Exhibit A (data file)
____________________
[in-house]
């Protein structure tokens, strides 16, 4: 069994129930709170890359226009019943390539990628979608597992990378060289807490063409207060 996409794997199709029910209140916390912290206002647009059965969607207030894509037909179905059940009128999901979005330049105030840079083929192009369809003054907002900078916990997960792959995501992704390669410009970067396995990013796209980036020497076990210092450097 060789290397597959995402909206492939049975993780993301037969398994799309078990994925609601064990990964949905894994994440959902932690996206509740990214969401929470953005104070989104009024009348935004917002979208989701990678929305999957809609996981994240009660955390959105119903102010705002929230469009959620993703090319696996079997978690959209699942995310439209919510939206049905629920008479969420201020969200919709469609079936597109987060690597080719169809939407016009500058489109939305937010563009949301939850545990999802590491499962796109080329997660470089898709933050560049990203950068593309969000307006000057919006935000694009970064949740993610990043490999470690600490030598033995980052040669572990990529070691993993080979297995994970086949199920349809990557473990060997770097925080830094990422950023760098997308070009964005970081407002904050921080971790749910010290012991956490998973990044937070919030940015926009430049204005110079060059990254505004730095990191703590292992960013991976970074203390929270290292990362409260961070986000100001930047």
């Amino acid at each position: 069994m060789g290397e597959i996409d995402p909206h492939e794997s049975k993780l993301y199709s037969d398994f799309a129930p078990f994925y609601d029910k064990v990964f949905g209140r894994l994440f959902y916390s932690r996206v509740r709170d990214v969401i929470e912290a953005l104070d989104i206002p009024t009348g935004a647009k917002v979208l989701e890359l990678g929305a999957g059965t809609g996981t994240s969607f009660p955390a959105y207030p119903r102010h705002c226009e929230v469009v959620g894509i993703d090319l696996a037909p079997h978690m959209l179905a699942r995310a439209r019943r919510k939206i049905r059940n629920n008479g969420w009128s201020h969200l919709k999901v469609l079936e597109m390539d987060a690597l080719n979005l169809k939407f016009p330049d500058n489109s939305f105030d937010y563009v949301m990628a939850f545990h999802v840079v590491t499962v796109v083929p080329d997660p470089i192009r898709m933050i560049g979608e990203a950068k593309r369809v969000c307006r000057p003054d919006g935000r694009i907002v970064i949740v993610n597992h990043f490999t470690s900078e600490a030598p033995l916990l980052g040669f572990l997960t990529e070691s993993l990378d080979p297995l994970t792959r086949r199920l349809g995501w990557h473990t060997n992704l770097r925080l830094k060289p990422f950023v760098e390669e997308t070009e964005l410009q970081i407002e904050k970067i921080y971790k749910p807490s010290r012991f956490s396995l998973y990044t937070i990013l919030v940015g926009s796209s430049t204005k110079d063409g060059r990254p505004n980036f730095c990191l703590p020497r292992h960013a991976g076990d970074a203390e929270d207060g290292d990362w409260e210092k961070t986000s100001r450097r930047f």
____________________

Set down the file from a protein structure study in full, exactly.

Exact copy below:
[in-house]
């Protein structure tokens, strides 16, 4: 069994129930709170890359226009019943390539990628979608597992990378060289807490063409207060 996409794997199709029910209140916390912290206002647009059965969607207030894509037909179905059940009128999901979005330049105030840079083929192009369809003054907002900078916990997960792959995501992704390669410009970067396995990013796209980036020497076990210092450097 060789290397597959995402909206492939049975993780993301037969398994799309078990994925609601064990990964949905894994994440959902932690996206509740990214969401929470953005104070989104009024009348935004917002979208989701990678929305999957809609996981994240009660955390959105119903102010705002929230469009959620993703090319696996079997978690959209699942995310439209919510939206049905629920008479969420201020969200919709469609079936597109987060690597080719169809939407016009500058489109939305937010563009949301939850545990999802590491499962796109080329997660470089898709933050560049990203950068593309969000307006000057919006935000694009970064949740993610990043490999470690600490030598033995980052040669572990990529070691993993080979297995994970086949199920349809990557473990060997770097925080830094990422950023760098997308070009964005970081407002904050921080971790749910010290012991956490998973990044937070919030940015926009430049204005110079060059990254505004730095990191703590292992960013991976970074203390929270290292990362409260961070986000100001930047």
């Amino acid at each position: 069994m060789g290397e597959i996409d995402p909206h492939e794997s049975k993780l993301y199709s037969d398994f799309a129930p078990f994925y609601d029910k064990v990964f949905g209140r894994l994440f959902y916390s932690r996206v509740r709170d990214v969401i929470e912290a953005l104070d989104i206002p009024t009348g935004a647009k917002v979208l989701e890359l990678g929305a999957g059965t809609g996981t994240s969607f009660p955390a959105y207030p119903r102010h705002c226009e929230v469009v959620g894509i993703d090319l696996a037909p079997h978690m959209l179905a699942r995310a439209r019943r919510k939206i049905r059940n629920n008479g969420w009128s201020h969200l919709k999901v469609l079936e597109m390539d987060a690597l080719n979005l169809k939407f016009p330049d500058n489109s939305f105030d937010y563009v949301m990628a939850f545990h999802v840079v590491t499962v796109v083929p080329d997660p470089i192009r898709m933050i560049g979608e990203a950068k593309r369809v969000c307006r000057p003054d919006g935000r694009i907002v970064i949740v993610n597992h990043f490999t470690s900078e600490a030598p033995l916990l980052g040669f572990l997960t990529e070691s993993l990378d080979p297995l994970t792959r086949r199920l349809g995501w990557h473990t060997n992704l770097r925080l830094k060289p990422f950023v760098e390669e997308t070009e964005l410009q970081i407002e904050k970067i921080y971790k749910p807490s010290r012991f956490s396995l998973y990044t937070i990013l919030v940015g926009s796209s430049t204005k110079d063409g060059r990254p505004n980036f730095c990191l703590p020497r292992h960013a991976g076990d970074a203390e929270d207060g290292d990362w409260e210092k961070t986000s100001r450097r930047f």